I will protect your pensions. Nothing about your pension is going to change when I am governor. - Chris Christie, "An Open Letter to the Teachers of NJ" October, 2009

Wednesday, October 17, 2012

Merit Pay Fairy Sighting in Newark?

Oh, my:
Newark and its teachers union on Thursday are expected to sign a tentative contract deal blessed by Gov. Chris Christie that would overhaul teacher pay, introducing lucrative merit bonuses and giving teachers a role in grading each other.

The contract, fueled by about $50 million from the foundation started by Facebook Inc. founder Mark Zuckerberg, covers the next three years and would offer a compensation system that removes lifetime pay increases for those who earn advanced degrees and blocks poorly rated teachers from receiving automatic pay raises for years of experience, officials said.
Let's stop right here and remember the tale of Michelle Rhee's merit pay scheme in Washington. She brought in plenty of money for merit pay from private donors - at first. But when she left, the donations dried up.

How do Newark's teachers know the same thing won't happen here? When Mark Zuckerberg gets bored and moves on to the next shiny plaything, who is going to step in and provide the bonuses?
Teachers could, however, choose to stick with the current pay scheme, which offers small, annual pay bumps for years served and for advanced degrees earned, officials said. They wouldn't be eligible for some bonuses.

"It's bold," Newark Teachers Union President Joe Del Grosso said. "The teachers are really—if they vote [yes] on this—they're showing a lot of courage. And they're the heroes. I just brought it to a point. The rest is up to them."

Union members will hear about the contract's details on Tuesday and take a vote later this month.
So will the rest of us - this is important. I'm not going to pass final judgement until I hear more details. For now, Lisa Fleisher - who does good work, so I'm inclined to believe this is accurate - reports this:

Mr. Del Grosso said a key part of the deal was giving teachers a say in evaluating each other under the new system. That will be a portion of the overall grade, which will label teachers in four categories: highly effective; effective; partially effective; and ineffective.

Nothing can be done about that, as it's written into statute. Doesn't mean there's any research to back it.

Under the contract, teachers could receive up to a $12,500 annual bonus for qualifications such as working in a school that has traditionally struggled to attract good teachers; teaching understaffed subjects; and scoring "highly effective" on their annual evaluations.

The complex system allows teachers to stack bonuses.

Meanwhile, teachers who don't make the grade could lose a pay bump based on years of experience that traditionally has been seen as automatic. They will, however, have the chance to get some of that back if they improve, Mr. Del Grosso said.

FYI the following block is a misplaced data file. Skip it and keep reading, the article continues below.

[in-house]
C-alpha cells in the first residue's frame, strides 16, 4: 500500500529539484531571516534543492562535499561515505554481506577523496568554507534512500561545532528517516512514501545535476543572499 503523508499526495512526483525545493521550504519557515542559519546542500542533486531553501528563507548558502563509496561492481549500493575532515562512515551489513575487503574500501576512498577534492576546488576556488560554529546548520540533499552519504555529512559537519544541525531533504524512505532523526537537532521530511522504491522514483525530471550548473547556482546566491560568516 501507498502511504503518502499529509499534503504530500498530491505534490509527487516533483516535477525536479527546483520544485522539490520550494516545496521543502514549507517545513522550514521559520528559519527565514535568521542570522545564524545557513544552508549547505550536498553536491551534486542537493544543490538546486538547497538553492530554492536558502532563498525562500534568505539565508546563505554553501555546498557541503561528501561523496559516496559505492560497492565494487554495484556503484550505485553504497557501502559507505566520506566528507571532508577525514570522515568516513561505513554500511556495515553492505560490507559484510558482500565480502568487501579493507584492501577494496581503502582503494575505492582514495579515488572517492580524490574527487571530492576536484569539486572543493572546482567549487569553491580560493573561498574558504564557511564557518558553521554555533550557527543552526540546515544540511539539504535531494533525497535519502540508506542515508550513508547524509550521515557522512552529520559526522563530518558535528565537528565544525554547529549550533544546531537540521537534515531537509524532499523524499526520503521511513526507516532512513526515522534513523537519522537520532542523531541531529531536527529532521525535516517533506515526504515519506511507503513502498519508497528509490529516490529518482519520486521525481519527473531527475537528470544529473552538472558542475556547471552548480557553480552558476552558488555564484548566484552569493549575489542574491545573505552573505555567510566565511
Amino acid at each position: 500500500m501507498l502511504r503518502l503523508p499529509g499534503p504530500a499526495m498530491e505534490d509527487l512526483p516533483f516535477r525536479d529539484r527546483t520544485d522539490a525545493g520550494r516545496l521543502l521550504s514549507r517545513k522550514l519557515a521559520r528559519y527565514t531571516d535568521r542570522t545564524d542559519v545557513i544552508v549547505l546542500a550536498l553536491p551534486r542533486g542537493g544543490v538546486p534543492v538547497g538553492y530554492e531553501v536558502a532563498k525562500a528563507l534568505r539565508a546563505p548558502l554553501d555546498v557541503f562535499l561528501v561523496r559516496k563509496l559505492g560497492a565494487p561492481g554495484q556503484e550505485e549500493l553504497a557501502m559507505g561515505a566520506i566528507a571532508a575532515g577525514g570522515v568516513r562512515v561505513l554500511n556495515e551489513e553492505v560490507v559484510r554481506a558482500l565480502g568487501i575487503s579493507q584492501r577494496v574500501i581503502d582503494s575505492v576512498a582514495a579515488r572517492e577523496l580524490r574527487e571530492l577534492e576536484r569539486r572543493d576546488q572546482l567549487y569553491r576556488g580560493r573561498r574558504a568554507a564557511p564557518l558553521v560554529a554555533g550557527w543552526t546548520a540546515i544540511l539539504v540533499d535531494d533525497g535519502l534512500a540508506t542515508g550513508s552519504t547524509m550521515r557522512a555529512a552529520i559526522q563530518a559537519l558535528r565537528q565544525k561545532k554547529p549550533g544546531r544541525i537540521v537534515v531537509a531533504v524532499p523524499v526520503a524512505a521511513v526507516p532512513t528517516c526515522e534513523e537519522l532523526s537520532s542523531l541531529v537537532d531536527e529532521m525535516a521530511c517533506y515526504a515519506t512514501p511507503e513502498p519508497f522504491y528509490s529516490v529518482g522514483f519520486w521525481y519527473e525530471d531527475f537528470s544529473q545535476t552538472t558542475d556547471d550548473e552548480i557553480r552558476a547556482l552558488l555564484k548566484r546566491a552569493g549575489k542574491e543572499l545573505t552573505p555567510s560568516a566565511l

Under the new system, teachers also would get a $20,000, one-time bonus for receiving an advanced degree from an approved institution. Currently, the contract gives teachers a lifetime bump in pay for additional degrees.
Hmm... a lot to digest. I really don't have a problem with teachers working at difficult to staff schools getting bonuses if there's a process in place to determine which schools are hard to staff, and who gets those jobs. But what will that process be? Cami Anderson's say-so?

And the bonus for being rated "highly effective" bothers me - a lot. This is a large topic that's going to take multiple posts to work through, but the basic gist is that even the people who developed the evaluation systems admit that "highly effective" is a transient state:
I love the fact that we "live in effective, but visit highly effective."  I'm not type A; I'm type AA.  If I was told I had to be highly effective all of the time, I'd probably bow out rather than set such unrealistic expectations for myself.  Teaching is such a difficult profession and it requires  many components to come together for a "highly effective" lesson.  
Yes, it does. And what happens if you happen to be a great teacher who just wasn't "highly effective" on the day(s) of your evaluation(s)? If no one is consistently "highly effective," it makes no sense to make high-stakes decisions based on whether a teacher happened to hit it out of the park on one particular at bat.

And if test scores are going to be used... well, don't get me started.

As to the masters bump... well, maybe. I guess it would depend on looking at the short-term gain against the long-term cost. And this only makes sense if the change will be funded over the long haul; again, if Zuck's bucks skip town, what then?

Newark is the largest district in the state. What happens here sets the tone for all the other districts, whether they are represented by AFTNJ or NJEA. So we need to watch this very carefully and see what happens.

Newark teachers, if you can shed more light on the contract, let us know in the comments.

Hey, who took away da Nets?

ADDING: If scores on state tests lead to the "highly effective" rating and subsequent bonuses, watch out: New Jersey does NOT try to disentangle teacher effect from growth in test scores. We could be heading down a path that brings a lawsuit storm the likes of which schools have never seen.

I want to hear more specifically about this. It's really, really important.


giuseppe said...

"....a key part of the deal was giving teachers a say in evaluating each other under the new system...." That sounds crazy, nuts. Teachers will be at each other's throats; there will be a lot of tit for tat actions. This would open the door to all kinds of fueds, backstabbings and revenge seeking. Administrators and principals get PAID to evaluate teachers, that IS part of their job description.

giuseppe said...

Whoops, that should be feud.